In Zimbabwe there are 6 in-patient psychiatric facilities, in-patients typically present with schizophrenia, substance-induced psychosis, bipolar affective disorder (mania), epilepsy or the psychiatric complications of HIV. In the psychiatric out-patient clinics and private practice, depression, substance dependency and anxiety disorders are also typical.
Mental health has never been high on the priority list in Zimbabwe, matters such as drought, food shortages and the HIV/AIDS epidemic have been more urgent.
Substance abuse starts at a very young age, it is common to see street children sniffing glue at traffic lights and for youth to smoke marijuana, many then report moving onto stronger substances such as crystal meth and the so psychosis as the result of a substance abuse is what largely presents in psychiatric facilities.
Musombodia, the street name for an illicit alcohol brew composed of diluted ethanol or methanol then mixed with juice is everywhere and no-where; the clear liquid is often sold in standard water bottles, it is colourless and odourless. It’s alleged to contain 95% alcohol and so can be consumed in very small quantities to result in hours of drunkenness; a time they “stick”, meaning the person will not be able to move their body parts and resemble a zombie as the alcohol stiffens their body. With a population where 48% of people are under the age of 18, and the start of substance misuse is in the younger generations the ongoing ripples effects are great (homelessness, domestic violence, theft, suicide, risk taking behaviour such as unprotected sex, drug-induced depression).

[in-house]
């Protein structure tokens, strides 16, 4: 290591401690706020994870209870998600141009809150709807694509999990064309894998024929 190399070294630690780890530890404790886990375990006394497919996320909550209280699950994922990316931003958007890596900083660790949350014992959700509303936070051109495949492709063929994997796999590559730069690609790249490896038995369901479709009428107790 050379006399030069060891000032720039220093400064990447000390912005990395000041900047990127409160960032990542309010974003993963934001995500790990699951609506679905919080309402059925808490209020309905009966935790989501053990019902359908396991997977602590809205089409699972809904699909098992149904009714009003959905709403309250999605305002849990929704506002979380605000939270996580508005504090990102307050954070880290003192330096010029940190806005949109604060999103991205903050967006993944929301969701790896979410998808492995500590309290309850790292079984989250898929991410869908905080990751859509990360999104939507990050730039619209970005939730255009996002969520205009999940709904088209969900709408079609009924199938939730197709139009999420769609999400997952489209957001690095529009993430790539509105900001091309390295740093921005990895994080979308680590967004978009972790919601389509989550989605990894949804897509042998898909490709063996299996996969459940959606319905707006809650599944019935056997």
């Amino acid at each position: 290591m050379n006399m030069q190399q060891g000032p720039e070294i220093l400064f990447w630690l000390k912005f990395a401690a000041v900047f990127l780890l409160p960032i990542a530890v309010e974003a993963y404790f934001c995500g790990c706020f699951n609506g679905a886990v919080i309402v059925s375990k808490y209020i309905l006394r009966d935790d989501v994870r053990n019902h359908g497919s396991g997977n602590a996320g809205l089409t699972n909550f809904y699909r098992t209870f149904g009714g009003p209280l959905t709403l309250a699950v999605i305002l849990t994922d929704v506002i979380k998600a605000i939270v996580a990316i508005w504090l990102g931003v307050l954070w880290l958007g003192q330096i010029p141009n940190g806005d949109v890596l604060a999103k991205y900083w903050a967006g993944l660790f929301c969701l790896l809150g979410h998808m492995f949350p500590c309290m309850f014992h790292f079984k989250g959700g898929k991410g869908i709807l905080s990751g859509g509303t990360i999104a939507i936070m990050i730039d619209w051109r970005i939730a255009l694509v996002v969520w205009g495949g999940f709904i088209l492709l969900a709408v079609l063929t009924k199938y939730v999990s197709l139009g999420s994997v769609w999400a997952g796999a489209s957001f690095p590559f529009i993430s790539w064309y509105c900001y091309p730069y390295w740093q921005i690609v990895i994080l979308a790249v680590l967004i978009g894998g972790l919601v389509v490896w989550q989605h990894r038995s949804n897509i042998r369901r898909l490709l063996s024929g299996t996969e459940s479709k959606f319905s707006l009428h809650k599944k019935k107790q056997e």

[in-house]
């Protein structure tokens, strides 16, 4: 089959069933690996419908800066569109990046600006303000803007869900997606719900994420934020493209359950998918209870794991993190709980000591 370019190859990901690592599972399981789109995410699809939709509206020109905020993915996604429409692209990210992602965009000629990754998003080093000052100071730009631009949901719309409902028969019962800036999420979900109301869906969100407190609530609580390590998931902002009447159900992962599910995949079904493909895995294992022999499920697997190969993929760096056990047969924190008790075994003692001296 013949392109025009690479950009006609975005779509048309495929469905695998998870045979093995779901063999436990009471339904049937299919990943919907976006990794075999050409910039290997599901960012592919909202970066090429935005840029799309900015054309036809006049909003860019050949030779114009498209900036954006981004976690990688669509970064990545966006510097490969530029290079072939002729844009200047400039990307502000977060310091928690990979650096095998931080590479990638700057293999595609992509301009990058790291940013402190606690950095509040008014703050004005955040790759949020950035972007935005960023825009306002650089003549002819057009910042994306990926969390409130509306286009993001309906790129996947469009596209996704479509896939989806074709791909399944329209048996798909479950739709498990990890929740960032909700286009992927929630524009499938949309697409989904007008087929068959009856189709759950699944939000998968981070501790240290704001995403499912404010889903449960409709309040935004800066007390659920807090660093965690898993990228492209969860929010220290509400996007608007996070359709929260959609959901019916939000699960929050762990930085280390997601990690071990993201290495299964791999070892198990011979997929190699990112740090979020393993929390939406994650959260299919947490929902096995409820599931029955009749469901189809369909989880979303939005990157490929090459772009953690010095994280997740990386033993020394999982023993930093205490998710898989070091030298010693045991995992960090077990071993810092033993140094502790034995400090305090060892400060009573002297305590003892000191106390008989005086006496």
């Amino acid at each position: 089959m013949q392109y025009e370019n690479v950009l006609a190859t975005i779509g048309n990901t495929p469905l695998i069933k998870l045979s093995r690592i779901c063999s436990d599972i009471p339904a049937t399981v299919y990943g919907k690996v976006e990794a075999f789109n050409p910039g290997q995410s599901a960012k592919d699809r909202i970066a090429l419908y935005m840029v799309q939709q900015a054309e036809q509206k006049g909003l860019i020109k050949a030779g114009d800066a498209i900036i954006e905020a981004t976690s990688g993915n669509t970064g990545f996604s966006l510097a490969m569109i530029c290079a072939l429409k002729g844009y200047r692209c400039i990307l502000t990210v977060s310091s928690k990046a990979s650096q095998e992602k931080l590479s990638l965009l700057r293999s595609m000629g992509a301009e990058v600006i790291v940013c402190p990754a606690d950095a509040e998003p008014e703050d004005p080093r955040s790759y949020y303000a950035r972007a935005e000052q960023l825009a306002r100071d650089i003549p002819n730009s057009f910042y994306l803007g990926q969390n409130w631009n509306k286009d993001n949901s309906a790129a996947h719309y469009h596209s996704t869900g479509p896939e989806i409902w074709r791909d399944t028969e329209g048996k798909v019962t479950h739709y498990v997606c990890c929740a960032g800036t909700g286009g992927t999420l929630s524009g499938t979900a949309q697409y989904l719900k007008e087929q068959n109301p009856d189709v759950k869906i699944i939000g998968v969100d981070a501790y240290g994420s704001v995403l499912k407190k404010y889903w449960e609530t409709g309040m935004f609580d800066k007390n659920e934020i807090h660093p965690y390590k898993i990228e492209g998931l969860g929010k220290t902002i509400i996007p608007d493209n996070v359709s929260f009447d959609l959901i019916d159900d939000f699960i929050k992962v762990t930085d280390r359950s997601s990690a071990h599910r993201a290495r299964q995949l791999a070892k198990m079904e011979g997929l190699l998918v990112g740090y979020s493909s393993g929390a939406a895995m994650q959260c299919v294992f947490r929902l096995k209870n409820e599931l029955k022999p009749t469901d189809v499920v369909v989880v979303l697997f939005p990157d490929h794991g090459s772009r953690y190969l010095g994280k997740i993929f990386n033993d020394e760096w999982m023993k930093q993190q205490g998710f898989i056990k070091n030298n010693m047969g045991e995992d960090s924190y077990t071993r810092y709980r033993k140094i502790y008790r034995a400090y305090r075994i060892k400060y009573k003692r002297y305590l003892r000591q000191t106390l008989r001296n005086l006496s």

Due to the unemployment rate in Zimbabwe, hyperinflation, food shortages, now covid-19 restrictions it means the level of poverty is rapidly increasing. A 2017 report by ZimStat pointed out that 71% (over 10 million) of the Zimbabwean population lived in poverty. Poverty is one of the most significant social determinants of health and mental health and it spans generations. The lack of access to affordable care, low levels of education, inability to afford medication, dilapidated health care system and underpaid staff in the facilities, means that mental health problems go greatly undertreated and undiagnosed.
What have you noticed about the general perceptions of mental health amongst people in Zimbabwe?
Stigma and discrimination of people with mental health conditions is rampant in Zimbabwe. People lack information on mental health and mental ill health which means there are great misconceptions about mental illness. Some people associate mental illness with traditional harmful practices or evil spirits, others blame the person for the illness; people say that if you have a mental illness it’s because you’ve committed a crime against somebody or disrespected your ancestors and so the illness is punishment for that, it can also be because someone hasn’t prayed enough or followed the teachings of the Church so it’s a punishment sent from God.